Publisher: Princeton University Press
ISBN: 1400885191
Format: PDF, Kindle
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During the nineteenth and twentieth centuries, the global Mennonite church developed an uneasy relationship with Germany. Despite the religion's origins in the Swiss and Dutch Reformation, as well as its longstanding pacifism, tens of thousands of members embraced militarist German nationalism. Chosen Nation is a sweeping history of this encounter and the debates it sparked among parliaments, dictatorships, and congregations across Eurasia and the Americas. Offering a multifaceted perspective on nationalism's emergence in Europe and around the world, Benjamin Goossen demonstrates how Mennonites' nationalization reflected and reshaped their faith convictions. While some church leaders modified German identity along Mennonite lines, others appropriated nationalism wholesale, advocating a specifically Mennonite version of nationhood. Examining sources from Poland to Paraguay, Goossen shows how patriotic loyalties rose and fell with religious affiliation. Individuals might claim to be German at one moment but Mennonite the next. Some external parties encouraged separatism, as when the Weimar Republic helped establish an autonomous "Mennonite State" in Latin America. Still others treated Mennonites as quintessentially German; under Hitler's Third Reich, entire colonies benefited from racial warfare and genocide in Nazi-occupied Ukraine. Whether choosing Germany as a national homeland or identifying as a chosen people, called and elected by God, Mennonites committed to collective action in ways that were intricate, fluid, and always surprising. The first book to place Christianity and diaspora at the heart of nationality studies, Chosen Nation illuminates the rising religious nationalism of our own age.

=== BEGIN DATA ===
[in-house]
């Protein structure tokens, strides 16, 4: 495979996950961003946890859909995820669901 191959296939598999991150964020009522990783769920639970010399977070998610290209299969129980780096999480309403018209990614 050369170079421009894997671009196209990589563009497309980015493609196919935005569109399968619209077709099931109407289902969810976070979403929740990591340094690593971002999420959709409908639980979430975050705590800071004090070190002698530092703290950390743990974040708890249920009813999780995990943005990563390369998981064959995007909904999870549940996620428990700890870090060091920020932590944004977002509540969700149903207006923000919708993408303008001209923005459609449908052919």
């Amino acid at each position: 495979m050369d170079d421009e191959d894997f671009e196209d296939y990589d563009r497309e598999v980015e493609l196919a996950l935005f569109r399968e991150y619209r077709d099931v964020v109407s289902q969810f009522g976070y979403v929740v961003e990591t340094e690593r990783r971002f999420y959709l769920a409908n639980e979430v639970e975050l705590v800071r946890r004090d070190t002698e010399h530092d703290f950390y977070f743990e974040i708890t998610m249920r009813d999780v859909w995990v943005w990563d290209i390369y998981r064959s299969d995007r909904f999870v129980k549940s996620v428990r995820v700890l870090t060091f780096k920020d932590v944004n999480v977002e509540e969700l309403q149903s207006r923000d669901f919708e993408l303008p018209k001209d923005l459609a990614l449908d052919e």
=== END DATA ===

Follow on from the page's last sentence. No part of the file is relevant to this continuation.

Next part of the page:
Mennonite Girls Can Cook

Author: Lovella Schellenberg
Publisher: Herald Press (VA)
ISBN: 9780836195538
Format: PDF, Mobi
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Mennonite Girls Can Cook is a blog about recipes, hospitality, relationships, encouragement and helping the hungry-and now it's a book, too! Like the blog, Mennonite Girls Can Cook-the book-is more than just recipes. It is about hospitality, versus entertaining; about blessing, versus impressing. It is about taking God's Bounty, and co-creating the goodness from God's creation into something that can bless family and friends, and help sustain health and energy.

Latino Mennonites

Author: Felipe Hinojosa